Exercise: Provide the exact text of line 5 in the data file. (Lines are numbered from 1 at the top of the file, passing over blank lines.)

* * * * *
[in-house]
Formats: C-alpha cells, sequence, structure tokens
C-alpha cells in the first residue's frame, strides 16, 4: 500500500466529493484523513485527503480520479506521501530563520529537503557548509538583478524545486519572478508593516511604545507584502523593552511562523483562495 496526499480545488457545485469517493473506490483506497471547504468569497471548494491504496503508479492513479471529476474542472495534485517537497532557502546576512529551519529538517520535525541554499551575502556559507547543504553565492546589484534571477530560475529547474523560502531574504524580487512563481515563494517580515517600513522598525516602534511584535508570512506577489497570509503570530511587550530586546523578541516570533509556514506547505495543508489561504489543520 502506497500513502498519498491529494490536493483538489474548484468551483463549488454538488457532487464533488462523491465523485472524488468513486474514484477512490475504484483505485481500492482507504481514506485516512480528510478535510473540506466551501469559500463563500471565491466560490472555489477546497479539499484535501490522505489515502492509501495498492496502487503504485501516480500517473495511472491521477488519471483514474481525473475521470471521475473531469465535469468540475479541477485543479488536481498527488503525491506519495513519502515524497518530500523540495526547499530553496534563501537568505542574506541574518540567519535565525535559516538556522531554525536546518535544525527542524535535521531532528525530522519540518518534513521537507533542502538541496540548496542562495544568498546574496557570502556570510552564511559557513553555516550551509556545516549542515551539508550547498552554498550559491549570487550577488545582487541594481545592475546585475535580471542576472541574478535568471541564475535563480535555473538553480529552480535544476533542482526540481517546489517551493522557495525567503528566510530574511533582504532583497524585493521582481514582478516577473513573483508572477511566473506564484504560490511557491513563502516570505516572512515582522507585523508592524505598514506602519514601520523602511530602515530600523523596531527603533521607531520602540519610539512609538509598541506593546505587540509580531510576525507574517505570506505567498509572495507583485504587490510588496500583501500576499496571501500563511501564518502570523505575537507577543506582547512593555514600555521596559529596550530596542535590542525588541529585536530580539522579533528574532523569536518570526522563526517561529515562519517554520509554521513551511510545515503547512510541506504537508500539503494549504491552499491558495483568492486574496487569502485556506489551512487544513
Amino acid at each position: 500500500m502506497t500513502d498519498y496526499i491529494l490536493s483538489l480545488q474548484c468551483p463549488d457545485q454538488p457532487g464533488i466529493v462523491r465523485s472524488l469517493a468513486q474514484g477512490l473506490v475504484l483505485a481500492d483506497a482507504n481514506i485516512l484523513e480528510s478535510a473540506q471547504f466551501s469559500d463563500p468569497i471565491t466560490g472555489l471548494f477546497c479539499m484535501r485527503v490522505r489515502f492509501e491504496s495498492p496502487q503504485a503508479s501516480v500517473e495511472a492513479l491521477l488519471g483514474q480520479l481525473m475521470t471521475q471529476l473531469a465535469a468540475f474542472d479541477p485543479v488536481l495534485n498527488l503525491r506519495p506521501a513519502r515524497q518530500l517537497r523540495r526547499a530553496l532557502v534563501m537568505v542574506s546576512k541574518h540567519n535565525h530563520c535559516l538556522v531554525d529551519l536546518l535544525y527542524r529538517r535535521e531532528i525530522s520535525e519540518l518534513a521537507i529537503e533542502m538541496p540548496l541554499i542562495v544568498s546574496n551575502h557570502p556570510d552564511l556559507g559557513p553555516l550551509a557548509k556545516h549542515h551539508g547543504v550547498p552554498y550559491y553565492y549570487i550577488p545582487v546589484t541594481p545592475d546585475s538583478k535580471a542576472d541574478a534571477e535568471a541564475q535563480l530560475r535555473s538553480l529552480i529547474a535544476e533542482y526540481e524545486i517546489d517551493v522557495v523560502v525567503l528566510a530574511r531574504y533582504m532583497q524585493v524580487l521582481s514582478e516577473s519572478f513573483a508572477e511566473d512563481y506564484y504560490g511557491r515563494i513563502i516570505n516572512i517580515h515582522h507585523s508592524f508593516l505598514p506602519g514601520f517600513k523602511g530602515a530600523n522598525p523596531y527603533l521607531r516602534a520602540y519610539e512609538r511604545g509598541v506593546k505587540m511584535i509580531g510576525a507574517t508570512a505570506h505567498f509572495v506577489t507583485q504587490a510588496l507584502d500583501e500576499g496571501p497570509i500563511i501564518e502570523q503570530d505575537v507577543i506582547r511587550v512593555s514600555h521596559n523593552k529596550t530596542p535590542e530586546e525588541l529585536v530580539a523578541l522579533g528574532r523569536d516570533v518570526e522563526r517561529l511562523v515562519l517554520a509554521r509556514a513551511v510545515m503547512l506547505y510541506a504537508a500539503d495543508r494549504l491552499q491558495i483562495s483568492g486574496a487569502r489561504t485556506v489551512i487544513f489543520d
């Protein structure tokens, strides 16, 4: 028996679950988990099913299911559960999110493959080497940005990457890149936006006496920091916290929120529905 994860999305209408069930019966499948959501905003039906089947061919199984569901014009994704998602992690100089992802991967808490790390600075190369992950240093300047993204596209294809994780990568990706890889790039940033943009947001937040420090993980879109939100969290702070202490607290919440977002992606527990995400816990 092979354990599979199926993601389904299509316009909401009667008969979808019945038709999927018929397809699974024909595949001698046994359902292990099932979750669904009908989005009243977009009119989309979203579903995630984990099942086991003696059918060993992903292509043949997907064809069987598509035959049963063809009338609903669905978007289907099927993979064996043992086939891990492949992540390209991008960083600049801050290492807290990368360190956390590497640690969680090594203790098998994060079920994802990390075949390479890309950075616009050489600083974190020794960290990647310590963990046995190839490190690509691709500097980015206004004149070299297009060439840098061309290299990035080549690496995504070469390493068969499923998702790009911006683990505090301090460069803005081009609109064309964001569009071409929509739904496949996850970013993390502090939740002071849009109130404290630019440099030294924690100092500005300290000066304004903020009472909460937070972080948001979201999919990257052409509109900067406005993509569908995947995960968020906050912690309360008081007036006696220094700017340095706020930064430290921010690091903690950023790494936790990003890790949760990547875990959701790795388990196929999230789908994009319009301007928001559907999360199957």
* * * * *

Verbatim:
């Protein structure tokens, strides 16, 4: 028996679950988990099913299911559960999110493959080497940005990457890149936006006496920091916290929120529905 994860999305209408069930019966499948959501905003039906089947061919199984569901014009994704998602992690100089992802991967808490790390600075190369992950240093300047993204596209294809994780990568990706890889790039940033943009947001937040420090993980879109939100969290702070202490607290919440977002992606527990995400816990 092979354990599979199926993601389904299509316009909401009667008969979808019945038709999927018929397809699974024909595949001698046994359902292990099932979750669904009908989005009243977009009119989309979203579903995630984990099942086991003696059918060993992903292509043949997907064809069987598509035959049963063809009338609903669905978007289907099927993979064996043992086939891990492949992540390209991008960083600049801050290492807290990368360190956390590497640690969680090594203790098998994060079920994802990390075949390479890309950075616009050489600083974190020794960290990647310590963990046995190839490190690509691709500097980015206004004149070299297009060439840098061309290299990035080549690496995504070469390493068969499923998702790009911006683990505090301090460069803005081009609109064309964001569009071409929509739904496949996850970013993390502090939740002071849009109130404290630019440099030294924690100092500005300290000066304004903020009472909460937070972080948001979201999919990257052409509109900067406005993509569908995947995960968020906050912690309360008081007036006696220094700017340095706020930064430290921010690091903690950023790494936790990003890790949760990547875990959701790795388990196929999230789908994009319009301007928001559907999360199957």